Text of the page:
Early this spring, far too early to ride bikes in the Northeast, I got the itch to ride somewhere great. Usually, the cure for this is to pack up my bike, fly to Moab and shred with my homies in the land of the watered-down beer. This year was a little different with the arrival of my son William in January. It’s hard to leave him for a day of work, much less an occupation of Moab. I needed to find a spot within driving distance from New York that had awesome trails and nice early season weather.
I had heard great things about Brevard, North Carolina from more than a few well-traveled riders. Last year on a trip with Jeff Lenosky, he said that he thought Brevard was the best place to ride in the United States. I called Jeff to see what he thought of an early season trip to Brevard and he loved the idea. I was pumped that Jeff wanted to come along because he always motivates me to push my limits.
Jeff is one of the rare freestyle/trials guys who slays the woods as well as the street. He is always looking for a small rock or root to turn into a huge gap or boost. Climbs that most folks have trouble walking up, Jeff turns into an observed trials course that he pedal-kicks and side-hops up.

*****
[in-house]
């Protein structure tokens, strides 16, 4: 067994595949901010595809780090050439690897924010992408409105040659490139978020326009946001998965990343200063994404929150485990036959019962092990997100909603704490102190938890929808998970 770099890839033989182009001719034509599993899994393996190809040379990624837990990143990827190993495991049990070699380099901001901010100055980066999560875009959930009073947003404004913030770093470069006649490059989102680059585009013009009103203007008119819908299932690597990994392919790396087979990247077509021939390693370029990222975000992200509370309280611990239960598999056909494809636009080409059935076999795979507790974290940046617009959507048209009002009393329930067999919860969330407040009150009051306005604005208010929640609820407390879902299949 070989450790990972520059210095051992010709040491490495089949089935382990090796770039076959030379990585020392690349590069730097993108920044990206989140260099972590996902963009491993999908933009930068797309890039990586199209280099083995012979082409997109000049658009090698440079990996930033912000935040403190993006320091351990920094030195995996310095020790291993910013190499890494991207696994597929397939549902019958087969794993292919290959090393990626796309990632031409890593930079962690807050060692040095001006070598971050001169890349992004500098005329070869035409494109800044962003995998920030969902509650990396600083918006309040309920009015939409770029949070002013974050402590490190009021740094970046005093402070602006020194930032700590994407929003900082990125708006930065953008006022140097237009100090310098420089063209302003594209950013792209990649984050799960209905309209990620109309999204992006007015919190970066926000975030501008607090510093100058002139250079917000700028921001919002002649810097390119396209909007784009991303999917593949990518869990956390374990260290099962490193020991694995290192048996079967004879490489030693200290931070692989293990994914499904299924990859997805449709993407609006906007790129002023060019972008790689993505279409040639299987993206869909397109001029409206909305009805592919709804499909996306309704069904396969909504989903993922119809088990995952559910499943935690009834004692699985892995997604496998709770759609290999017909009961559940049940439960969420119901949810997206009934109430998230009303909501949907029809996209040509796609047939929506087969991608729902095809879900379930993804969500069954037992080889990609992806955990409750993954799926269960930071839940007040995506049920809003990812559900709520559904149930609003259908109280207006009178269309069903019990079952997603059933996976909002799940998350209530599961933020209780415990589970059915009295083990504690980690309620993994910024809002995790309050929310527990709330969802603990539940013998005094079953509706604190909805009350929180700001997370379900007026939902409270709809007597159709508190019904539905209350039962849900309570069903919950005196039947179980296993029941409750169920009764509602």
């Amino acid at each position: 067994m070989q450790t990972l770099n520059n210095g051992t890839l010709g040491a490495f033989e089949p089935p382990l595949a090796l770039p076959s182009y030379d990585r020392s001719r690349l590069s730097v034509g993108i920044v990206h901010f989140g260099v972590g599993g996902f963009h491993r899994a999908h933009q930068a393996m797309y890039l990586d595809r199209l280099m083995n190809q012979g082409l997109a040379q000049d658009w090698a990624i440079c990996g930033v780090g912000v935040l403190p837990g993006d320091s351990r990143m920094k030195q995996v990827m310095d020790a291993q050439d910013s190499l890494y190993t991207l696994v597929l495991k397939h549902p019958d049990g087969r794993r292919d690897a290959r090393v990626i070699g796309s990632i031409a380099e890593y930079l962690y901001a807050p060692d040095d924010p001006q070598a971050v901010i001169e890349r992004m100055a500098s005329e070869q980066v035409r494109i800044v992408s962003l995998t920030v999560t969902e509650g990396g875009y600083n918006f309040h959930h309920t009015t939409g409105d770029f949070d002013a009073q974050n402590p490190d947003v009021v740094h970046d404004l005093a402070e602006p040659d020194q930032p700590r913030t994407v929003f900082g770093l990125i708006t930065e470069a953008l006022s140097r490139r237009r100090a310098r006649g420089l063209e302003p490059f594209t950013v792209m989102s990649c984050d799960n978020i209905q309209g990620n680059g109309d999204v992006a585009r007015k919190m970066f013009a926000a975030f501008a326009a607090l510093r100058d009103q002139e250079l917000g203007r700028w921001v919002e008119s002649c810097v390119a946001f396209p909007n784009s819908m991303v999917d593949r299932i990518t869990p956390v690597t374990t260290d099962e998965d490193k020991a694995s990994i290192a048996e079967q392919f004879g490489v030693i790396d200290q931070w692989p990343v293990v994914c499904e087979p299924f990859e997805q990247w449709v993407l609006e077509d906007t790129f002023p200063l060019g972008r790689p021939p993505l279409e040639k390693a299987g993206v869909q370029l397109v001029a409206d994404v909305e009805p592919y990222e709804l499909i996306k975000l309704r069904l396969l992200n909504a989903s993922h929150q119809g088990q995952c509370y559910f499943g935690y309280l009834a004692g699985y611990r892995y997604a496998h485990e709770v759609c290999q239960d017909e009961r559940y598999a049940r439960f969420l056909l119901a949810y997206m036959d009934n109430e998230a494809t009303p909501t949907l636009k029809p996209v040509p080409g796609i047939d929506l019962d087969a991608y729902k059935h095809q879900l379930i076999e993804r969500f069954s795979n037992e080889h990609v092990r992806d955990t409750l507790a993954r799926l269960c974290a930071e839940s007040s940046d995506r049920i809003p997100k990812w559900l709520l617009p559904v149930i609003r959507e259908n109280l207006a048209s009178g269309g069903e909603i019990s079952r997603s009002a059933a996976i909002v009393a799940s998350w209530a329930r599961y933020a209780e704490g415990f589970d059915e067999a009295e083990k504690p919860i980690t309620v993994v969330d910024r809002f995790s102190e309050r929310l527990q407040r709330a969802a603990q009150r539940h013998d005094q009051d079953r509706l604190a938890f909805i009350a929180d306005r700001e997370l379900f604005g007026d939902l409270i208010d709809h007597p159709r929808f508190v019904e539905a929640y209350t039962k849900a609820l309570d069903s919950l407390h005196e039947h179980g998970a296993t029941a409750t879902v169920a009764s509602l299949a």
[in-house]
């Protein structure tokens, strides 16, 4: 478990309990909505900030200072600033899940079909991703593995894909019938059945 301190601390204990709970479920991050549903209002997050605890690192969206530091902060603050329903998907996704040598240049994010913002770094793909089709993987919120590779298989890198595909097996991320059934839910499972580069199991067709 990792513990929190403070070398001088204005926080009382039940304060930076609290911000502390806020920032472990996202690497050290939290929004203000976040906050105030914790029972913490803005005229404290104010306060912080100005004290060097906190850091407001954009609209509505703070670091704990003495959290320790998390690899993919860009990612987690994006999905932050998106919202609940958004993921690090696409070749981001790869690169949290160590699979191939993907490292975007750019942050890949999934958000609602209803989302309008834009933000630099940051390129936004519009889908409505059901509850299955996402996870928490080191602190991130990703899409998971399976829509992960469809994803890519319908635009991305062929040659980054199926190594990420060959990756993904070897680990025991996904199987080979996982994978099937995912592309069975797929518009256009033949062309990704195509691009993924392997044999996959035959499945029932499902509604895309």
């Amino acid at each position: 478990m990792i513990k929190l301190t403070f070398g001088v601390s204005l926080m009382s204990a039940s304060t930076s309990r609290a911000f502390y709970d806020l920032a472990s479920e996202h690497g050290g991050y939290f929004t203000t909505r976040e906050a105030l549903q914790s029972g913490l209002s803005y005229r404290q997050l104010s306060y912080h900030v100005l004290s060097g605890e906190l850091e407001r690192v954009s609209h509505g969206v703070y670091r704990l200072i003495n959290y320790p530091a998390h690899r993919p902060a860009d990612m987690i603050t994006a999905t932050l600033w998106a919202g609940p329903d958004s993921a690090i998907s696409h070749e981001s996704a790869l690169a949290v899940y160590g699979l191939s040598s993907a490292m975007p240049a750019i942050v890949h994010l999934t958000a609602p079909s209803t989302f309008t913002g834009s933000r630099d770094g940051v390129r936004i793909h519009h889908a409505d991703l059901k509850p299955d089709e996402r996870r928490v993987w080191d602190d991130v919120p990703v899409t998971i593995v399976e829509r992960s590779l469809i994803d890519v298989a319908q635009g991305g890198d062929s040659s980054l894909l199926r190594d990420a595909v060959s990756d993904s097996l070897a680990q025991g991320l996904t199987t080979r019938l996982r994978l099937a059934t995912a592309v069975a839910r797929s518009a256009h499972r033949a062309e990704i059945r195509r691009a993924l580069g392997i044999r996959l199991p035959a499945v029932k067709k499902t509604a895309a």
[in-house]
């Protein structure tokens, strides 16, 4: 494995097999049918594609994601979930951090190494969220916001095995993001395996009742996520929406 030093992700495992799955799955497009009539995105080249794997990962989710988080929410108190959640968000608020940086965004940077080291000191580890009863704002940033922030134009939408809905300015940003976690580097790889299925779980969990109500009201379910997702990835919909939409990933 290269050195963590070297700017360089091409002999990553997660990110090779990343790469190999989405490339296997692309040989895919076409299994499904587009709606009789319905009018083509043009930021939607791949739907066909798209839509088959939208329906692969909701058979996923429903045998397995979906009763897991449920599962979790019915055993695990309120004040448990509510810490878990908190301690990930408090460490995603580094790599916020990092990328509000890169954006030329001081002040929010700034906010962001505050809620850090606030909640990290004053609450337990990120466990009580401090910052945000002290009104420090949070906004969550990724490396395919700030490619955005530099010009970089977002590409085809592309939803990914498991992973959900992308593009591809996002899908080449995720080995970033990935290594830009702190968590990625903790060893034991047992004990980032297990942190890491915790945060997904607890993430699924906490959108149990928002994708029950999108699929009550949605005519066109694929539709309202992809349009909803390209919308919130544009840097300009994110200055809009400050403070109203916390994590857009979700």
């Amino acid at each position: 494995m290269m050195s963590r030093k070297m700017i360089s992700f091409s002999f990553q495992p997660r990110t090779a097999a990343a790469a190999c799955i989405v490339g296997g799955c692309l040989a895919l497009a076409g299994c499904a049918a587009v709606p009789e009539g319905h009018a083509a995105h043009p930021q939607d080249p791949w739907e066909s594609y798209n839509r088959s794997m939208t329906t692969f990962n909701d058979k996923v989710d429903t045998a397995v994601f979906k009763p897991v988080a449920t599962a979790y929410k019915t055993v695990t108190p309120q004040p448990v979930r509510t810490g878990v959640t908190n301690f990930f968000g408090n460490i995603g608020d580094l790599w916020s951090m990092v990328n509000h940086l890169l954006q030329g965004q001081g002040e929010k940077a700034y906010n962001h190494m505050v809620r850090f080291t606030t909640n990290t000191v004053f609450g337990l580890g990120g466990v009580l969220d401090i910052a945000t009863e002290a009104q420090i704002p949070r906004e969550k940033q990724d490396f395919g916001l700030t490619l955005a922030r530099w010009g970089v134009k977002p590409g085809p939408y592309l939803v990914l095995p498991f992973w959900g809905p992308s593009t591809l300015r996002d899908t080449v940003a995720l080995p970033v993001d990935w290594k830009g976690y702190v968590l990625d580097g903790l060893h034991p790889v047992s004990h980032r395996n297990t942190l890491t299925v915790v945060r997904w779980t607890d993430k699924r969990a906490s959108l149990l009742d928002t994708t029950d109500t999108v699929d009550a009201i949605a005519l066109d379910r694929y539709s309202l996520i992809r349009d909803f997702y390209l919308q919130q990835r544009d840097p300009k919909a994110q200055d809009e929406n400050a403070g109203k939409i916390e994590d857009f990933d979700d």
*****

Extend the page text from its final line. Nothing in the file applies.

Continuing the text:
Lenosky recommended that we stay with Daniel and Tracie Trusler who run the Red House Inn. “They are a great couple who love to ride and Daniel makes a fantastic Southern breakfast,” Jeff explained. I gave Daniel a call and he set us up in one of their rental homes in downtown Brevard.
When we arrived in Brevard, my legs were a bit wobbly from the eleven-hour drive, but I had to get a ride in before dinner. Daniel suggested a ten-mile ride on Black Mountain in Pisgah National Forest for our first spin. When I suggested a longer ride, Daniel gave us some advice that I would thank him for later. “Brevard is known for taking a bit more out of you than your average trail,” Daniel said. “If you want to do more we can always climb up and do another lap."
As we began the grind up Thrift Cove I began to understand what Daniel was talking about. Coming from a place without much elevation, I definitely felt it pedaling up a few thousand feet.
Daniel explained how the history of Brevard helped shaped the trails that are considered some of the toughest around. “Most of the climbing trails in Pisgah are on old logging roads, so the grade never gets too steep,” Daniel said as we pedaled up Thrift Cove. “The downhill trails were created by the old growth trees being pulled straight down the fall-line of the mountain.”